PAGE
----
There is an obvious question here: why did Yaakov cross his hands? He could have just as easily had the two sons switch sides and yet, for some reason, he opted to cross his arms. The Noam Elimelech explains that while Yaakov Avinu felt compelled to place Efraim before Menashe he also tried to avoid making a big deal out of it so as not to offend Menashe.

There are two other noteworthy aspects in Yaakov Avinu's behavior. Yaakov Avinu didn't explain himself to Yosef or to Efraim and Menashe. He did what he needed to do and left it at that. Additionally, after Yosef prompted an explanation, Yaakov Avinu praised Menashe and added that Efraim would be even greater. Yaakov Avinu didn't say that Menashe wouldn't be as great as Efraim so as not to imply that there was some sort of flaw in Menashe; rather, Yaakov Avinu emphasized the greatness of both of them.

We are all Yaakov Avinu's children. Not only are we all Avrohom, Yitzchok, and Yaakov's children, but we are Hashem's children. While at times some of us are more right or better than some others among us, we must always bear in mind that all of Bnei-Yisroel are great by virtue of the fact that they are Jews. We must find the positive in every Jew.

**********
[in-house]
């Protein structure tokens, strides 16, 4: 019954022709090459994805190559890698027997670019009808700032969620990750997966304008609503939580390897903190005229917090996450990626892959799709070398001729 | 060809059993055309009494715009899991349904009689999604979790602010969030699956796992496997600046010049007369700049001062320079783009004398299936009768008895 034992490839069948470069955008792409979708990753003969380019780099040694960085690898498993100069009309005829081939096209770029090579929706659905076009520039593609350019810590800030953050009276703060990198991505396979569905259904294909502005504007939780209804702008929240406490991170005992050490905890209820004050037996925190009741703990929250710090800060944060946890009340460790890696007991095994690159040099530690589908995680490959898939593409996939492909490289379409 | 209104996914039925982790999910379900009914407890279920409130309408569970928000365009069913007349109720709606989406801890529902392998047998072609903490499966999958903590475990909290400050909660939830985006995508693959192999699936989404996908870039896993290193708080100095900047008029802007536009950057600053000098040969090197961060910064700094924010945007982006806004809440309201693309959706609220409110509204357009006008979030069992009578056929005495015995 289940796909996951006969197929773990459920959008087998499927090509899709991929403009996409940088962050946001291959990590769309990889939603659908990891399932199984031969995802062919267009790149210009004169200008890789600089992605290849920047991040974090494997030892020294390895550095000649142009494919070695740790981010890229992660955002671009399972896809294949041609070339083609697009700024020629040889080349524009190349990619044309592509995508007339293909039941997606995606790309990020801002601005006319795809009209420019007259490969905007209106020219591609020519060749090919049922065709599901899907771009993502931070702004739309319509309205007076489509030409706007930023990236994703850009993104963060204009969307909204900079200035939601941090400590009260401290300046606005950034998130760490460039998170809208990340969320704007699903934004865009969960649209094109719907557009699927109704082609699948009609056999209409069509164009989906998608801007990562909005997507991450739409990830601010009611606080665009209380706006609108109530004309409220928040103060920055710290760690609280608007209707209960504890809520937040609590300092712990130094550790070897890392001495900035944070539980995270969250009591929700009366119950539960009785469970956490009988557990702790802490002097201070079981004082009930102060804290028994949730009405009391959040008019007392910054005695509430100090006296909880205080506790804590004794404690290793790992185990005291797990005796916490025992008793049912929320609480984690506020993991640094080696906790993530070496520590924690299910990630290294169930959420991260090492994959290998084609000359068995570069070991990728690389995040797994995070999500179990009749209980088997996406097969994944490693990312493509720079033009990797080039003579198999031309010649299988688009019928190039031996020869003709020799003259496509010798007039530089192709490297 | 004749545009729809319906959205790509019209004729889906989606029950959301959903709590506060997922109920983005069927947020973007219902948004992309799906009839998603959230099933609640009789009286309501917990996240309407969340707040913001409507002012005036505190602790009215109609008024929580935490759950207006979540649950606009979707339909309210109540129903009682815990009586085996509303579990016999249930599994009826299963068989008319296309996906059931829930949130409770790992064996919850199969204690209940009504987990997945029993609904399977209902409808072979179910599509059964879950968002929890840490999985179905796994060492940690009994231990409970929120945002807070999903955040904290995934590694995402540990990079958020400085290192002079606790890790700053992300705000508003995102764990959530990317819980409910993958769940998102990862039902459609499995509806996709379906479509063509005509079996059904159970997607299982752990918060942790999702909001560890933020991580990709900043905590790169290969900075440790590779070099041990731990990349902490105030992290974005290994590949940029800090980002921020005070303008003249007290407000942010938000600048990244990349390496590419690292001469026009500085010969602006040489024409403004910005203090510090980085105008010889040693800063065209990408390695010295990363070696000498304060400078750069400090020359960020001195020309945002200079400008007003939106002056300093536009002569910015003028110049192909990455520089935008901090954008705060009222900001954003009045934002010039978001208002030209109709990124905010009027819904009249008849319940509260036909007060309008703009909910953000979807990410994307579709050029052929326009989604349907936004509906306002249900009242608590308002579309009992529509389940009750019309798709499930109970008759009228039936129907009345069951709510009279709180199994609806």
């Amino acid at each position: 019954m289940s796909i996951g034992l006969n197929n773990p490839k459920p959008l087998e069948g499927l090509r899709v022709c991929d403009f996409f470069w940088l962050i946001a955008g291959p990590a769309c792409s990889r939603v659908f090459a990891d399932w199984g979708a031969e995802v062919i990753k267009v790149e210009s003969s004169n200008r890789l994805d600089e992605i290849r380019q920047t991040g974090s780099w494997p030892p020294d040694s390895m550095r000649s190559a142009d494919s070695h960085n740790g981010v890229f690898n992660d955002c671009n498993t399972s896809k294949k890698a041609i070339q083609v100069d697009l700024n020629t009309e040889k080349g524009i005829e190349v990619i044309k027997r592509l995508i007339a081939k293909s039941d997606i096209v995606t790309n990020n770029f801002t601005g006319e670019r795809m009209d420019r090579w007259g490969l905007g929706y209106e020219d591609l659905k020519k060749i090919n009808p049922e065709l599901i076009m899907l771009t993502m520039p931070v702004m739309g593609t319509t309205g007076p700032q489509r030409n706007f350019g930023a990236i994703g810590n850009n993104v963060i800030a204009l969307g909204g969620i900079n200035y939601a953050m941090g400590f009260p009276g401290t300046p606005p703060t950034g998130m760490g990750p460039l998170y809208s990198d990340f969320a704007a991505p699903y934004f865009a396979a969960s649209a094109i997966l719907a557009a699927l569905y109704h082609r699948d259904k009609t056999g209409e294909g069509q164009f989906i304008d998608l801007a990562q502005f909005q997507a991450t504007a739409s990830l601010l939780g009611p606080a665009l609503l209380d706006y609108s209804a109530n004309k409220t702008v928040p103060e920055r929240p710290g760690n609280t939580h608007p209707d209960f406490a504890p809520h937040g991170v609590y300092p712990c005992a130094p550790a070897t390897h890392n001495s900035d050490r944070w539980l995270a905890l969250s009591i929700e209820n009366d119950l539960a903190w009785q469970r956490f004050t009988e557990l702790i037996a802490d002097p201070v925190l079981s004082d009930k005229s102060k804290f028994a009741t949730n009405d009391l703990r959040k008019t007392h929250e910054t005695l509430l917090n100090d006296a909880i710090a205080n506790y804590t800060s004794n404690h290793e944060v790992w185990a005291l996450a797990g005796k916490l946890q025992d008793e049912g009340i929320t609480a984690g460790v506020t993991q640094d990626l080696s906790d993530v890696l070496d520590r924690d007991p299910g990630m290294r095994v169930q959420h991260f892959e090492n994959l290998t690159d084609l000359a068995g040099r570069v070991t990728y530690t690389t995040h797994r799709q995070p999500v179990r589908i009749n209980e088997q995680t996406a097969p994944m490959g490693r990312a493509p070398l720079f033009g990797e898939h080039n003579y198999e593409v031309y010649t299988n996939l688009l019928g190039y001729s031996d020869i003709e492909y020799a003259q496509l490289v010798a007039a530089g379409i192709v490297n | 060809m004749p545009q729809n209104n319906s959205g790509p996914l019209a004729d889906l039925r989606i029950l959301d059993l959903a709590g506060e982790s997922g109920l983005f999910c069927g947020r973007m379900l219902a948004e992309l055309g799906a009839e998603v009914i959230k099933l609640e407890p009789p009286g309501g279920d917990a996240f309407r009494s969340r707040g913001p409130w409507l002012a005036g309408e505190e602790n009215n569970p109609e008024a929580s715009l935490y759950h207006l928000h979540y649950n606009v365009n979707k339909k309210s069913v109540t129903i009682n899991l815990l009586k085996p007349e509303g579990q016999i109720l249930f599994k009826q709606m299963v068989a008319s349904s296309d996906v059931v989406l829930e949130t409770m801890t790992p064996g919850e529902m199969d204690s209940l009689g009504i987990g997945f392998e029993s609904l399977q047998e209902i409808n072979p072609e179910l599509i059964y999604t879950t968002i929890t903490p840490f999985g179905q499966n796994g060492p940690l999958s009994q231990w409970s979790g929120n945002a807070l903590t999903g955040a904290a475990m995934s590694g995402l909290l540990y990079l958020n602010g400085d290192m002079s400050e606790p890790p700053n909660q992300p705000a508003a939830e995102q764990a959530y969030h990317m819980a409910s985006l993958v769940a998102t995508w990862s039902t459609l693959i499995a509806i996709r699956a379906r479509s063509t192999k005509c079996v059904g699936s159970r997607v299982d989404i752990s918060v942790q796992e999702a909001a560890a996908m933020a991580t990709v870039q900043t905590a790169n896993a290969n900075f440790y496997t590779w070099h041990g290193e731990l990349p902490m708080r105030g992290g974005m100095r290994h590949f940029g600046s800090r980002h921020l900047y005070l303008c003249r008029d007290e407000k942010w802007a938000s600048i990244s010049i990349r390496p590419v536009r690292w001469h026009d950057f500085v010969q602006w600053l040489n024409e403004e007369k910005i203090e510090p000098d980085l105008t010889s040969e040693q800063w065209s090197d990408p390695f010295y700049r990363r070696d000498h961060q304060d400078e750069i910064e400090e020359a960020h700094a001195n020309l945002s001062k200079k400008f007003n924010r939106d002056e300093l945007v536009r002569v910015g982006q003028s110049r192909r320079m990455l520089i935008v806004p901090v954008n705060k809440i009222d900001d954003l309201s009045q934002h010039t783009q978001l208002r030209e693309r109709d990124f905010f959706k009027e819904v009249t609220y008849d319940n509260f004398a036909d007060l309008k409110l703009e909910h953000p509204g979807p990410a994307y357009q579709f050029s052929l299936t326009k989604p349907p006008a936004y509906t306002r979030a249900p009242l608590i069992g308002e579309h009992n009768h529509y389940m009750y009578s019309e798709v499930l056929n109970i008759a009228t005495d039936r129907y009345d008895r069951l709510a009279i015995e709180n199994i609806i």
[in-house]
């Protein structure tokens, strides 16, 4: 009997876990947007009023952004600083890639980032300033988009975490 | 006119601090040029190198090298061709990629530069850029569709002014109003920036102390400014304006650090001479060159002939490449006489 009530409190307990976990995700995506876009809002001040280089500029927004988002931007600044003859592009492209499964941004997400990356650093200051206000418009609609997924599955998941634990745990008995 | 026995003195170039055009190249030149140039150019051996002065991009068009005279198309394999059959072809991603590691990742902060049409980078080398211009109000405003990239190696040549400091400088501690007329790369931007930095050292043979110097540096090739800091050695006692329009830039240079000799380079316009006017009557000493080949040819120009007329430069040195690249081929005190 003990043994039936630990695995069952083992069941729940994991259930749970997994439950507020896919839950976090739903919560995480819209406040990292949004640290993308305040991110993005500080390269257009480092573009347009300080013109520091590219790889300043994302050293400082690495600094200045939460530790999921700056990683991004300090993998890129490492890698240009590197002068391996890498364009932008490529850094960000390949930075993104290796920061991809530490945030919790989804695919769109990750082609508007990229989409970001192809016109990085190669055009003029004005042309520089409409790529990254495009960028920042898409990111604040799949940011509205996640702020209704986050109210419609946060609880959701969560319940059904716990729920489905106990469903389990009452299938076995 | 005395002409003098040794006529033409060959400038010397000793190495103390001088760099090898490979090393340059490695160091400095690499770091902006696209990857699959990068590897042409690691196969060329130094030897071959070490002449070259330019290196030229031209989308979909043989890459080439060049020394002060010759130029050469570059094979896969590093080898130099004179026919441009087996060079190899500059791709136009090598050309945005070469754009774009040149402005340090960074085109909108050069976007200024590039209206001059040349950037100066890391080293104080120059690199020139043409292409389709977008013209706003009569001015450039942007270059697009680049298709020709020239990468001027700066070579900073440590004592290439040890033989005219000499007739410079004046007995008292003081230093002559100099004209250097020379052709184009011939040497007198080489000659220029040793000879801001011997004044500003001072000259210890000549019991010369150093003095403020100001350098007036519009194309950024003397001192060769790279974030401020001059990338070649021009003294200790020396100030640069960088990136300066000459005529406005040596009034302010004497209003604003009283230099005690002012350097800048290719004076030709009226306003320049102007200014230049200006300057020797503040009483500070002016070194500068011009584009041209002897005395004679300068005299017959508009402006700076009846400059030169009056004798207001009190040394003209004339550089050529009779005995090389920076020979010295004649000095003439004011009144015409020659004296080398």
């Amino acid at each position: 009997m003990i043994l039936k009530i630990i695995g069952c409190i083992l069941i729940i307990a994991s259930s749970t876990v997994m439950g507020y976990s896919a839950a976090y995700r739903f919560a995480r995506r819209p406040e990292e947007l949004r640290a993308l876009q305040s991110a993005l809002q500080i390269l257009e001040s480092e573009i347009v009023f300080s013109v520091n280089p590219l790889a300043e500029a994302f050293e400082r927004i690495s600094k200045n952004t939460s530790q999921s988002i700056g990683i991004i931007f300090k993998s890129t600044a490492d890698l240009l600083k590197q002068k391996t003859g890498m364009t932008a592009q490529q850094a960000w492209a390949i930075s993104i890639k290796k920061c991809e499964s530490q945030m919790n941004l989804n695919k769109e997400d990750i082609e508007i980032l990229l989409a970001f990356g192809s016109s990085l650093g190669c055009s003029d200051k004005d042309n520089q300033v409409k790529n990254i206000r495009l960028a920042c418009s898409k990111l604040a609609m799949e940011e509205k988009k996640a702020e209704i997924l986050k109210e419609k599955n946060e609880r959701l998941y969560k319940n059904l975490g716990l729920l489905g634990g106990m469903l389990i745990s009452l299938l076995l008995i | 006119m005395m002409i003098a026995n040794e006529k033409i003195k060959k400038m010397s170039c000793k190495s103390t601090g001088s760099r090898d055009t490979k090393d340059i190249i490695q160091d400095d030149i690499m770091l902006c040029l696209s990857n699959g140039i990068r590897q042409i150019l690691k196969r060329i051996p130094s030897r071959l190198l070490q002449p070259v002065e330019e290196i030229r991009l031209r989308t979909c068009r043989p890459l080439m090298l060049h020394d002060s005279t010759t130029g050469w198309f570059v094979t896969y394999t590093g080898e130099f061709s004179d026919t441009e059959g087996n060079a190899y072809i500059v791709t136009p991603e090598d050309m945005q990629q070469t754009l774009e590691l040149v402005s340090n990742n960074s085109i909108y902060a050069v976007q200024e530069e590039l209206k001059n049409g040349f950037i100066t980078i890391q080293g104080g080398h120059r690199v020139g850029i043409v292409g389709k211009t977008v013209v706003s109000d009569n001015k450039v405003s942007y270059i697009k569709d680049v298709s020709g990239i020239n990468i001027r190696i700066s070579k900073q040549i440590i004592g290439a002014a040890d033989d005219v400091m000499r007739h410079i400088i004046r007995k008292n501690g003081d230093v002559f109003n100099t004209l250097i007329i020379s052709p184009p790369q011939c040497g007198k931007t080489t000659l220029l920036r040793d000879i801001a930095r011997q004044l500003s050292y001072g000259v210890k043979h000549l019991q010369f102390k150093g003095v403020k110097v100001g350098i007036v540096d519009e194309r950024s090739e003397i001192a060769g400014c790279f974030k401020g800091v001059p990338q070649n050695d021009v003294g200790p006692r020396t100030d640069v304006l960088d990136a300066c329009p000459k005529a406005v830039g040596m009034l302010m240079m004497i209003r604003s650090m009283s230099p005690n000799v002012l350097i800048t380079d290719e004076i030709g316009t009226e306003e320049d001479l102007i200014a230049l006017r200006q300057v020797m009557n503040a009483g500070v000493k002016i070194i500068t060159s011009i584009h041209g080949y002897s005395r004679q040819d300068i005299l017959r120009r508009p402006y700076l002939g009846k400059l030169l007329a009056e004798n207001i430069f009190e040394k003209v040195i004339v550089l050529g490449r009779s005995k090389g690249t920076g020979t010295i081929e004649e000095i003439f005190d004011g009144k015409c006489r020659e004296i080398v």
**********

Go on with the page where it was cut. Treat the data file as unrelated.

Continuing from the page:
In this week's Haftorah we read the parting words of Dovid Hamelech to his son Shlomo Hamelech. Dovid Hamelech has already appointed Shlomo as his successor. His parting words consist of two strikingly different ideas: first Dovid instructs Shlomo to avenge the wrongdoings of Yoav. Dovid then instructs Shlomo to have pity and be thankful to Barzili Hagiladi, and then finally directs Shlomo to somehow take revenge and arrange for an untimely death for Shimi Ben Geira.

While all three commands of Dovid Hamelech relate to acts of passion, in the first and last they involve acts of vengeance, whereas in the second he is instructing Shlomo to act in a thankful and compassionate way. Aside from this distinction, there is another vast difference between the first and last on the one hand, and the middle command on the other. The middle command directing kindness to Barzili Hagiladi is something that Dovid Hamelech himself did, whereas Dovid Hamelech took revenge neither against Yoav, nor against Shimi Ben Geira.